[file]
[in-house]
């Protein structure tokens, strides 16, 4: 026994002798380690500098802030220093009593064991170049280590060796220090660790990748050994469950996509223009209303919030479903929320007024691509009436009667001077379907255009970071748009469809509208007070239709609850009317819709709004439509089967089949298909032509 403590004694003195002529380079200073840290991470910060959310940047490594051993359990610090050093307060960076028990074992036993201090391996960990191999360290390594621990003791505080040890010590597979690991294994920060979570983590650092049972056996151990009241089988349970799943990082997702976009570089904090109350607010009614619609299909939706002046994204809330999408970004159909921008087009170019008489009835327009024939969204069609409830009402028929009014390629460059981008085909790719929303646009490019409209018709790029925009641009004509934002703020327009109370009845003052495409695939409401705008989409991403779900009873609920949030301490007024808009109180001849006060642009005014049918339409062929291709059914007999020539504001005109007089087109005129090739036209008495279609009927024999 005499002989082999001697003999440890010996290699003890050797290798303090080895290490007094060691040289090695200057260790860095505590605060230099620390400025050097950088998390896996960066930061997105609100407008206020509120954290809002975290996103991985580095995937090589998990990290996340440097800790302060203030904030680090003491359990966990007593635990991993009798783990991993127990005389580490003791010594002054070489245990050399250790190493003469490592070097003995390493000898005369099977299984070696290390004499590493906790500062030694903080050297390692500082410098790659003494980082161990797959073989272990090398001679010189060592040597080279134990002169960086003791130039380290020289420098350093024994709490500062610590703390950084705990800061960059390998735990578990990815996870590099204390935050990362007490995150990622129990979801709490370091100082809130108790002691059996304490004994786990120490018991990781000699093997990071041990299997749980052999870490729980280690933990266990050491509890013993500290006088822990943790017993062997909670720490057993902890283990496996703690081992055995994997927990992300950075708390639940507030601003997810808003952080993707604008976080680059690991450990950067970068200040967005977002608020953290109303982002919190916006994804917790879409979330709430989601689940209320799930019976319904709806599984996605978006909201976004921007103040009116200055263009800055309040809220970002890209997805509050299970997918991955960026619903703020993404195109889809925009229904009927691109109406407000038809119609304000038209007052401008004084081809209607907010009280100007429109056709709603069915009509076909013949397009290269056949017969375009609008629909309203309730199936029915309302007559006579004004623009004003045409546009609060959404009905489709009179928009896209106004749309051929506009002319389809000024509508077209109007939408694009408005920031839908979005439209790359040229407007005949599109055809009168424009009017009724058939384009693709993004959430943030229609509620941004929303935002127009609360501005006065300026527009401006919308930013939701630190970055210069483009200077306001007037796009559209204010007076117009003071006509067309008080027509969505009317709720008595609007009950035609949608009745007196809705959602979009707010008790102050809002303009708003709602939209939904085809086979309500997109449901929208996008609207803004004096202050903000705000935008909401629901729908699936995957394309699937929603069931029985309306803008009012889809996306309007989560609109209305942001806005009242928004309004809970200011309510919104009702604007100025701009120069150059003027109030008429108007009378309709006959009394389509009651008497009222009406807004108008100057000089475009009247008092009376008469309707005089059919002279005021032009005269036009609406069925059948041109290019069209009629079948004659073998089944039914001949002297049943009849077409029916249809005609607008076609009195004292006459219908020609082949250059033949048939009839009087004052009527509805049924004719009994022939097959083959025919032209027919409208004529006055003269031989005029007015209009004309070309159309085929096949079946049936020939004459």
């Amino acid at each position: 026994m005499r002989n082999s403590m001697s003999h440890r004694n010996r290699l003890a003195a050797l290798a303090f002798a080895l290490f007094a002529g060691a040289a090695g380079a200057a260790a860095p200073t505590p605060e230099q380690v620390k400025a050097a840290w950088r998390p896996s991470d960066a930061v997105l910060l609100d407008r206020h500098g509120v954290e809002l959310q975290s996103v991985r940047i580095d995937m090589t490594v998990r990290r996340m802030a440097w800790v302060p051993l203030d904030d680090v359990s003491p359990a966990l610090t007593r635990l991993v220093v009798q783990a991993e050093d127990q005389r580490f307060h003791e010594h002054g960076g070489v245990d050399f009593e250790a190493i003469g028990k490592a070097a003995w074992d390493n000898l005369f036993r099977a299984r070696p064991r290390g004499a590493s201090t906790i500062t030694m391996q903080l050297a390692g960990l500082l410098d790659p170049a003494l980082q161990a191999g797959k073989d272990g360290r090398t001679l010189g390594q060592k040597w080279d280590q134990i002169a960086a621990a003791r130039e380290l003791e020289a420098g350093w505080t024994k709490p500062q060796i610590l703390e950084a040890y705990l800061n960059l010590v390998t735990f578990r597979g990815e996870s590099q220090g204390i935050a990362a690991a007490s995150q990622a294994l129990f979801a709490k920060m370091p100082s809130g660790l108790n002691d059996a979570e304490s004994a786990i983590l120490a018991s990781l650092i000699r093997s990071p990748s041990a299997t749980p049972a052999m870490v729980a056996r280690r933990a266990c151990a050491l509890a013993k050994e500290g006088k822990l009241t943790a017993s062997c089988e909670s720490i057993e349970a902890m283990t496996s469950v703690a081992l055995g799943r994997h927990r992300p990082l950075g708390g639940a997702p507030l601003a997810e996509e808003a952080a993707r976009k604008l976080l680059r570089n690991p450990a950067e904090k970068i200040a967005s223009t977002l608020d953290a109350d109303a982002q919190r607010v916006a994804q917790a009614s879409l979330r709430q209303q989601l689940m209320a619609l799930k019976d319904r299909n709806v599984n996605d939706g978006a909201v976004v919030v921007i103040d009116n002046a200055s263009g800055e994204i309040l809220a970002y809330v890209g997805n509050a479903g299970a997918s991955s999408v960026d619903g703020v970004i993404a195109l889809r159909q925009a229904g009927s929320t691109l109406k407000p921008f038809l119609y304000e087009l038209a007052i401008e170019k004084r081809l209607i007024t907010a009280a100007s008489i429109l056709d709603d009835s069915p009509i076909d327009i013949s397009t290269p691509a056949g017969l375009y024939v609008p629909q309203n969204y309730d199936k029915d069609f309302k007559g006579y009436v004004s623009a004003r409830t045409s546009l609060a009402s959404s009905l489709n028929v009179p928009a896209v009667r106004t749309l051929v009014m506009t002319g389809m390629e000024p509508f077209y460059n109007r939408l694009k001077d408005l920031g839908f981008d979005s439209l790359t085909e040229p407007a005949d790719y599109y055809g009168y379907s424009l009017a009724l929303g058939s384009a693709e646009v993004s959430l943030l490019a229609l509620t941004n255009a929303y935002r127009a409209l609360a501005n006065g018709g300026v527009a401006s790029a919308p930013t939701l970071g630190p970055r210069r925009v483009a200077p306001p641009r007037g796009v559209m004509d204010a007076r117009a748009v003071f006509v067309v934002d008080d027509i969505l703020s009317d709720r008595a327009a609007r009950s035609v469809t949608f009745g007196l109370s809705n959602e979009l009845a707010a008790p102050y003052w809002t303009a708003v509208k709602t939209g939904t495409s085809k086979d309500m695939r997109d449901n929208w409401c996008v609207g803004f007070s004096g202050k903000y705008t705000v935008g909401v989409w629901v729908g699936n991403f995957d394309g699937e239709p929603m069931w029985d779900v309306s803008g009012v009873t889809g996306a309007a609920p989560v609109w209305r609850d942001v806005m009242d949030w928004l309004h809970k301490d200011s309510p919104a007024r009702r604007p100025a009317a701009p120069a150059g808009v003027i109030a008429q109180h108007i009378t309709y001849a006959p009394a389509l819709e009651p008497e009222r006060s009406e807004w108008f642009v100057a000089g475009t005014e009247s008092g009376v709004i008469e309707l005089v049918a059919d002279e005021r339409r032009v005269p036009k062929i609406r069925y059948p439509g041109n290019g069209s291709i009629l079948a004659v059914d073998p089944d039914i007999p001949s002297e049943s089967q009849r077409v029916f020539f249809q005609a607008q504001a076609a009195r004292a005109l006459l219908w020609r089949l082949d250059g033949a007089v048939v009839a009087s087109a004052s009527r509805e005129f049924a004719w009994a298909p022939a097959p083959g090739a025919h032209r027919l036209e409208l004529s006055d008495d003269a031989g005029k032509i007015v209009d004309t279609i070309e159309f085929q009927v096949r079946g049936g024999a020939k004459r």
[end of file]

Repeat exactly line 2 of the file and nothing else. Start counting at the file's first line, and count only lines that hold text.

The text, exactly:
């Protein structure tokens, strides 16, 4: 026994002798380690500098802030220093009593064991170049280590060796220090660790990748050994469950996509223009209303919030479903929320007024691509009436009667001077379907255009970071748009469809509208007070239709609850009317819709709004439509089967089949298909032509 403590004694003195002529380079200073840290991470910060959310940047490594051993359990610090050093307060960076028990074992036993201090391996960990191999360290390594621990003791505080040890010590597979690991294994920060979570983590650092049972056996151990009241089988349970799943990082997702976009570089904090109350607010009614619609299909939706002046994204809330999408970004159909921008087009170019008489009835327009024939969204069609409830009402028929009014390629460059981008085909790719929303646009490019409209018709790029925009641009004509934002703020327009109370009845003052495409695939409401705008989409991403779900009873609920949030301490007024808009109180001849006060642009005014049918339409062929291709059914007999020539504001005109007089087109005129090739036209008495279609009927024999 005499002989082999001697003999440890010996290699003890050797290798303090080895290490007094060691040289090695200057260790860095505590605060230099620390400025050097950088998390896996960066930061997105609100407008206020509120954290809002975290996103991985580095995937090589998990990290996340440097800790302060203030904030680090003491359990966990007593635990991993009798783990991993127990005389580490003791010594002054070489245990050399250790190493003469490592070097003995390493000898005369099977299984070696290390004499590493906790500062030694903080050297390692500082410098790659003494980082161990797959073989272990090398001679010189060592040597080279134990002169960086003791130039380290020289420098350093024994709490500062610590703390950084705990800061960059390998735990578990990815996870590099204390935050990362007490995150990622129990979801709490370091100082809130108790002691059996304490004994786990120490018991990781000699093997990071041990299997749980052999870490729980280690933990266990050491509890013993500290006088822990943790017993062997909670720490057993902890283990496996703690081992055995994997927990992300950075708390639940507030601003997810808003952080993707604008976080680059690991450990950067970068200040967005977002608020953290109303982002919190916006994804917790879409979330709430989601689940209320799930019976319904709806599984996605978006909201976004921007103040009116200055263009800055309040809220970002890209997805509050299970997918991955960026619903703020993404195109889809925009229904009927691109109406407000038809119609304000038209007052401008004084081809209607907010009280100007429109056709709603069915009509076909013949397009290269056949017969375009609008629909309203309730199936029915309302007559006579004004623009004003045409546009609060959404009905489709009179928009896209106004749309051929506009002319389809000024509508077209109007939408694009408005920031839908979005439209790359040229407007005949599109055809009168424009009017009724058939384009693709993004959430943030229609509620941004929303935002127009609360501005006065300026527009401006919308930013939701630190970055210069483009200077306001007037796009559209204010007076117009003071006509067309008080027509969505009317709720008595609007009950035609949608009745007196809705959602979009707010008790102050809002303009708003709602939209939904085809086979309500997109449901929208996008609207803004004096202050903000705000935008909401629901729908699936995957394309699937929603069931029985309306803008009012889809996306309007989560609109209305942001806005009242928004309004809970200011309510919104009702604007100025701009120069150059003027109030008429108007009378309709006959009394389509009651008497009222009406807004108008100057000089475009009247008092009376008469309707005089059919002279005021032009005269036009609406069925059948041109290019069209009629079948004659073998089944039914001949002297049943009849077409029916249809005609607008076609009195004292006459219908020609082949250059033949048939009839009087004052009527509805049924004719009994022939097959083959025919032209027919409208004529006055003269031989005029007015209009004309070309159309085929096949079946049936020939004459």